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Advise to new food plotters

So many who listen to me speak at seminars are surprised that I rarely talk about products. Most of my communicating involves soil health and little overlooked tricks that are rarely talked about in the wildlife magazines or online. When newbies to the food plot world ask for advice, I wish more people would think like farmers. In today’s blog, I’ll explore this some more.

The most important thing one can do before planting a food plot is take a soil test. Without a soil test your gambling. You will either create nutrient deficiencies, nutrient toxicities, or have reduced yields. If your low on ph., you could be only getting 37% use of the fertilizer you put down. If you have phosphorous deficiency, you might see your seed taking off much slower than ideal. If your short of potassium, you could see standability issues, perennials fizzling out faster than normal as well as reduced yields. If you are lacking nitrogen you’re going to see reduced yields as well as lower plant protein and quality issues. Palatability can suffer as a result.

Think like a farmer. What is your limiting factor? If you only put 100 lbs. of nitrogen down, do you think you will grow 200-bushel corn? There is always a hope and prayer but why plant corn that doesn't make decent ears and is way below average on yield? If you plant soybeans are you ok settling for 20 bushels per acre yield when 40 bushels is the norm? Learn what it takes to grow normal yields, whether it be corn, soybeans, clovers or brassicas. Most do not know what it takes. Farmers that didn’t understand these things either went broke or are not making much money in their livelihood.

Here is my first-year program I recommend to clients no matter where they live in the US. For spring plantings, plant annual clover blends or cool season soil building mixes. If you want to get a crop planted until June, then plant forages like sunn hemp, buckwheat, sorghum, and other warm season annuals. If your first planting is during the early fall, focus on annual clovers, reduced input brassicas and forages that radish and turnips.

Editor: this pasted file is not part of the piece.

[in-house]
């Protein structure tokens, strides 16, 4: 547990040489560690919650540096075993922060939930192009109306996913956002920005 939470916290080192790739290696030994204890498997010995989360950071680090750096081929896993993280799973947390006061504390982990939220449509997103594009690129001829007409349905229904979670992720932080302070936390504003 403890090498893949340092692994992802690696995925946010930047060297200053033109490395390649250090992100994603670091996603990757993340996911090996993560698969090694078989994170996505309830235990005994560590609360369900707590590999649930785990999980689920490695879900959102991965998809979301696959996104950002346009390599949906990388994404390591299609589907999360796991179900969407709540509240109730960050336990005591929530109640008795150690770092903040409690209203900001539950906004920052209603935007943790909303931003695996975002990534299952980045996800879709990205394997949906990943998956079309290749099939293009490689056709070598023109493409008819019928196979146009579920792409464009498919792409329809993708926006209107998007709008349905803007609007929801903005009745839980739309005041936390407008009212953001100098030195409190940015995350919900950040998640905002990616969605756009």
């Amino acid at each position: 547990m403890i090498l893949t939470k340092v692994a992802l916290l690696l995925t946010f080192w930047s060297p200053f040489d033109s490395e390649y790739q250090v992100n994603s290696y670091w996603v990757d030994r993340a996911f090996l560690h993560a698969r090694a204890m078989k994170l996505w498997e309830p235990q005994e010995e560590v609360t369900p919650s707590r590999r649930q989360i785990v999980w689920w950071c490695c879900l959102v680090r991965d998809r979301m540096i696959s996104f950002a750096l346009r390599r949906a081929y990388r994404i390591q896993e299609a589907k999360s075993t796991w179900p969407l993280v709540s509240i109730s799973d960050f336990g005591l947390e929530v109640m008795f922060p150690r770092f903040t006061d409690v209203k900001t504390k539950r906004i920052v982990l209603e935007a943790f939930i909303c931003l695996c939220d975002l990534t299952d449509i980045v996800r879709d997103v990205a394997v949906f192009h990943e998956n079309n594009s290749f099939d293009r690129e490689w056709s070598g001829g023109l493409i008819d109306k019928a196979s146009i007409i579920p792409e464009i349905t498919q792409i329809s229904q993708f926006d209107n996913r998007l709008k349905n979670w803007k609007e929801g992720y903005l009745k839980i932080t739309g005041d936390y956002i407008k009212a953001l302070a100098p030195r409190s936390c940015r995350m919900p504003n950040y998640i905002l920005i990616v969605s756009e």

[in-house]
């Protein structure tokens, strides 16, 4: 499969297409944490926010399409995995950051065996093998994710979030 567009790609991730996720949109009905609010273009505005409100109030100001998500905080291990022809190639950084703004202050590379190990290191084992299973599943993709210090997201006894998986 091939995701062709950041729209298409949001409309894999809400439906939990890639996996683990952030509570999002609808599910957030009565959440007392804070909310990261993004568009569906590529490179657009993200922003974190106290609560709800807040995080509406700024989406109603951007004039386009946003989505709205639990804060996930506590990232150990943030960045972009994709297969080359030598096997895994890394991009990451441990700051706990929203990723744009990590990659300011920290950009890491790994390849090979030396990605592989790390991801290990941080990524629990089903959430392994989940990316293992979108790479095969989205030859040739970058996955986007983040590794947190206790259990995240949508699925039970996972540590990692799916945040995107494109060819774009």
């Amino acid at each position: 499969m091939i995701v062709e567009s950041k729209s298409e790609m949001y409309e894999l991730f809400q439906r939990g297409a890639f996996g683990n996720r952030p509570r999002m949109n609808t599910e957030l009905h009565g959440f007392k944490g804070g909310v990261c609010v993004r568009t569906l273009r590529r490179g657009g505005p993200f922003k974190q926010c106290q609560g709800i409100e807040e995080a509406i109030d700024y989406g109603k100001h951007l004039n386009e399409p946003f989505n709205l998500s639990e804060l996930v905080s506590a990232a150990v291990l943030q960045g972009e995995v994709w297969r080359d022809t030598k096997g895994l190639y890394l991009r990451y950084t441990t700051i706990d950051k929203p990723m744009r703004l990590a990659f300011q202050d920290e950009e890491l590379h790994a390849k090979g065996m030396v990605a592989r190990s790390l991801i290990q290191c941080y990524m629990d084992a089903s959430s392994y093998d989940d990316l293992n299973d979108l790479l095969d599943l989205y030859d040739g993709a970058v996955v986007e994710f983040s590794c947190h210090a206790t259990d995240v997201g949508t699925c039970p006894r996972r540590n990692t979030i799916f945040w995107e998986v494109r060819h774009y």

Year 1 goals for every new food plotter is the following:

1)Flush weeds, smother weeds and work on reducing weed load in the seed bed.

Fixate nitrogen to reduce input costs.

2)Build organic matter. Organic matter is the 2nd most important factor after soil ph., yet so many people overlook it.

3)Sequester nutrients. Forages like radish and bulbs, uptake nutrients and rerelease them the following spring. This acts a little like “time release fertilizer.”

4) Understand basic planting principles like seed depth, seed to seed to soil contact, proper seed bed management.

5) Think to next year. Know how what you plant the current year will affect the next year’s crop.

6) Learn what nutrients are mined from the soil per ton of growth of whatever you plant. Know how to fertilize to maintain soil balance with whatever you plant.

7) If your soil is low on p or k, DON’T plant forages that require a lot of p and k. Use year one to rebuild soil nutrient levels.

8) Create a budget. Learn what will help you stay on budget and what are best options for the budget you set forth for yourself.

9) Observe, Learn and pay attention to what the deer are telling you.

10) Do not rush to spend a lot of money on equipment that might not be needed for your situation. Just because your buddy has a fancy no til drill, and other high dollar equipment, that doesn’t mean you need to have it as well. Start small and focus on the soil first.

Here are the questions I always ask someone before giving sound recommendation.

  1. Have you planted food plots before? If so, how many years?

  2. What equipment do you have access to?

  3. How many acres of total land and how many acres of food plots on this area?

  4. Have you taken a soil test on all plots within the past 2 years? If so, please provide those sample results if possible.

  5. What is your deer density on your land and vicinity?

  6. Do you have aerial maps/google earth maps?

  7. If an existing plot, what was planted on it the previous year.

  8. What has been your biggest challenge in the past?

  9. What are your goals?

  10. What is your budget?

  11. What is the overall health of the deer herd and typical size and genetics of the bucks?

  12. Where is the property located?

  13. Does the property currently have habitat and water?

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